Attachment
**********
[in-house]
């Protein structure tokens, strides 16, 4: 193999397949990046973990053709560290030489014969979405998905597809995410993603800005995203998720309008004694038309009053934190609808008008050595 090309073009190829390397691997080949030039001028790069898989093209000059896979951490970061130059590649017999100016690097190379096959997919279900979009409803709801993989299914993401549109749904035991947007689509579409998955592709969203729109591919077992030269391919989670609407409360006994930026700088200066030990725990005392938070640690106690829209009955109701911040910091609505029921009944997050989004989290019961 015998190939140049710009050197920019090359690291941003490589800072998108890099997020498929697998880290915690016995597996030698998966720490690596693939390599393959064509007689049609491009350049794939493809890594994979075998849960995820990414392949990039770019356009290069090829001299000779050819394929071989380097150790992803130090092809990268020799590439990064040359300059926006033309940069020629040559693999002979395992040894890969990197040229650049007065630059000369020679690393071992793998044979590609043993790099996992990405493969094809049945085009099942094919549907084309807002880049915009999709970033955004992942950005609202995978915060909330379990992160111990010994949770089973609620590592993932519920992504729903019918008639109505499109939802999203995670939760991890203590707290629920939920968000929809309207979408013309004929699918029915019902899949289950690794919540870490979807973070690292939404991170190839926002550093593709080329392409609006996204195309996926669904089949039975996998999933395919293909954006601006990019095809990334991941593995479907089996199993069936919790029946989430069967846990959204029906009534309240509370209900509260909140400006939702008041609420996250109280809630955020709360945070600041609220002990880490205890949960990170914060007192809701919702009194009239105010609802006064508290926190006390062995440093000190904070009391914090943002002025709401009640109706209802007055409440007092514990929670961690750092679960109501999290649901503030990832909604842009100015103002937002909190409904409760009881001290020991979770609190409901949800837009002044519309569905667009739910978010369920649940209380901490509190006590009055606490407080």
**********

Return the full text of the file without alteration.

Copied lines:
[in-house]
């Protein structure tokens, strides 16, 4: 193999397949990046973990053709560290030489014969979405998905597809995410993603800005995203998720309008004694038309009053934190609808008008050595 090309073009190829390397691997080949030039001028790069898989093209000059896979951490970061130059590649017999100016690097190379096959997919279900979009409803709801993989299914993401549109749904035991947007689509579409998955592709969203729109591919077992030269391919989670609407409360006994930026700088200066030990725990005392938070640690106690829209009955109701911040910091609505029921009944997050989004989290019961 015998190939140049710009050197920019090359690291941003490589800072998108890099997020498929697998880290915690016995597996030698998966720490690596693939390599393959064509007689049609491009350049794939493809890594994979075998849960995820990414392949990039770019356009290069090829001299000779050819394929071989380097150790992803130090092809990268020799590439990064040359300059926006033309940069020629040559693999002979395992040894890969990197040229650049007065630059000369020679690393071992793998044979590609043993790099996992990405493969094809049945085009099942094919549907084309807002880049915009999709970033955004992942950005609202995978915060909330379990992160111990010994949770089973609620590592993932519920992504729903019918008639109505499109939802999203995670939760991890203590707290629920939920968000929809309207979408013309004929699918029915019902899949289950690794919540870490979807973070690292939404991170190839926002550093593709080329392409609006996204195309996926669904089949039975996998999933395919293909954006601006990019095809990334991941593995479907089996199993069936919790029946989430069967846990959204029906009534309240509370209900509260909140400006939702008041609420996250109280809630955020709360945070600041609220002990880490205890949960990170914060007192809701919702009194009239105010609802006064508290926190006390062995440093000190904070009391914090943002002025709401009640109706209802007055409440007092514990929670961690750092679960109501999290649901503030990832909604842009100015103002937002909190409904409760009881001290020991979770609190409901949800837009002044519309569905667009739910978010369920649940209380901490509190006590009055606490407080």